Sec. Clinton announces 2010 World Food Prize winners & more research funding


p>Sec. Clinton announces 2010 World Food Prize winners & more research funding

By Jon H. Harsch

© Copyright Agri-Pulse Communications, Inc.

Washington, June 16 - “If we are to feed the future without leveling the forests, draining the aquifers, and depleting the soil of all its nutrients, we need science,” Secretary of State Hillary Clinton told U.S. and foreign dignitaries Wednesday in announcing the 2010 World Food Prize winners: Jo Luck, President of Heifer International, and David Beckmann, President of Bread for the World.

Speaking in the ornate Ben Franklin room reserved for state occasions, Clinton praised Beckmann's organization for “ helping to really lead the way in terms of development and urging the United States to improve coordination and better target our investments and to learn from local communities.” She said Luck “ has done an exemplary job of building Heifer International into one of the world's most beloved anti-poverty organizations.” Clinton called the two non-profit leaders “passionate advocates” for the international development principles championed by the late Dr. Norman Borlaug, the founder of the World Food Prize.

 Together we can feed the Bees

U.S. Secretary of State Hillary Clinton announces the 2010 World Food Prize as Agriculture Secretary Tom Vilsack
and USAID Administrator Rajiv Shah listen. Photo: Agri-Pulse.

To build on the work of pioneers such as Borlaug, Beckmann and Luck, Clinton said the the administration has “asked for a nearly 50 percent increase in funding for international agricultural research in 2011.” She said the aim is to target research to “not only help save and improve lives, but raise incomes for farmers and generate growth across Africa, Asia, and other parts of the world.”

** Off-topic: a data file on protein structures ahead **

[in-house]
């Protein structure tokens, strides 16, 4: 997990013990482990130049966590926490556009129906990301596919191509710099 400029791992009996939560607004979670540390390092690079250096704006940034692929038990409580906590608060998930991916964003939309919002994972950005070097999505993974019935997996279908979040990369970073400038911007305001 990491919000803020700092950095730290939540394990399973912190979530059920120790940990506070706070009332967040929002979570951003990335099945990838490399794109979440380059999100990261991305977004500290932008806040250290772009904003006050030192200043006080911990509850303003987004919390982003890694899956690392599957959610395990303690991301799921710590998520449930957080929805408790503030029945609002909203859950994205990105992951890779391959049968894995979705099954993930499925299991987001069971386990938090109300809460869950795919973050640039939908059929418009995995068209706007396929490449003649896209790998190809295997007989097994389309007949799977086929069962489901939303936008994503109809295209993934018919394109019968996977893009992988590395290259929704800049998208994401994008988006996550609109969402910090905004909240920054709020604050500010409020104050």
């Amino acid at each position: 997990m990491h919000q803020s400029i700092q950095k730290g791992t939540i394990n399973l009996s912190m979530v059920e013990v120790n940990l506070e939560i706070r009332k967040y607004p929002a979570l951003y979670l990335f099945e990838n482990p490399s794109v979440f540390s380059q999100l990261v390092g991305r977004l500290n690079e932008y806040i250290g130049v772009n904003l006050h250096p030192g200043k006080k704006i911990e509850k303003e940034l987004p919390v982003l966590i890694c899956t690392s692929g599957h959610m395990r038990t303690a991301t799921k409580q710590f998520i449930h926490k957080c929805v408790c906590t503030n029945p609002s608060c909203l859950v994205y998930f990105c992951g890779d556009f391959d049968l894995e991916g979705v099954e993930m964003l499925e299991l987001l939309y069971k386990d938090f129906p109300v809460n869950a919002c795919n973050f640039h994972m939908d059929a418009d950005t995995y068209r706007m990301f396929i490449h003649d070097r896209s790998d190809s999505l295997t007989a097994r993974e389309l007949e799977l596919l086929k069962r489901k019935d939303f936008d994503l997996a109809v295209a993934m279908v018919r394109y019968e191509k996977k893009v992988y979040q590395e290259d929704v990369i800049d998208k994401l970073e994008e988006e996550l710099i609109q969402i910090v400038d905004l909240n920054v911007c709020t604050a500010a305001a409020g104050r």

Clinton also announced that as part of the new commitment to international agricultural development, the administration is creating the Norman Borlaug Commemorative Research Institute “to leverage the work of our nation's scientists to benefit farmers in developing countries worldwide.”

The Borlaug Institute will support the administration's new Feed the Future initiative which Clinton said is a government-wide “comprehensive effort to help people raise, buy, and sell food in developing countries . . . to strengthen every link in the farming chain from improving the seeds that farmers plant in their fields to helping create thriving food markets to promoting nutrient-rich crops so people get the nourishment that they need to thrive, especially mothers and children.”

Clinton said that with a new focus on helping developing countries improve their agricultural productivity, “As farmers grow more food, people will have more to eat. The cost of food will decrease, so people can spend more of their income on education, health care, and other critical needs. And as farmers sell more, their incomes then contribute to broader-based economic growth.”

The 2010 World Food Prize will be formally presented to David Beckmann and Jo Luck at the 2010 World Food Prize Laureate Award Ceremony at the Iowa State Capitol on October 14. The ceremony will be held as part of the World Food Prize's 2010 Borlaug Dialogue, themed “Take it to the Farmer: Reaching the World's Smallholders,” Oct. 12-16 in Des Moines, IA. For more information, go to:

For coverage of remarks at the Wood Food Prize announcement by Agriculture Sec. Vilsack and USAID Administrator Shah, go to:

For news coverage of the Feed the Future initiative announced May 20, go to:

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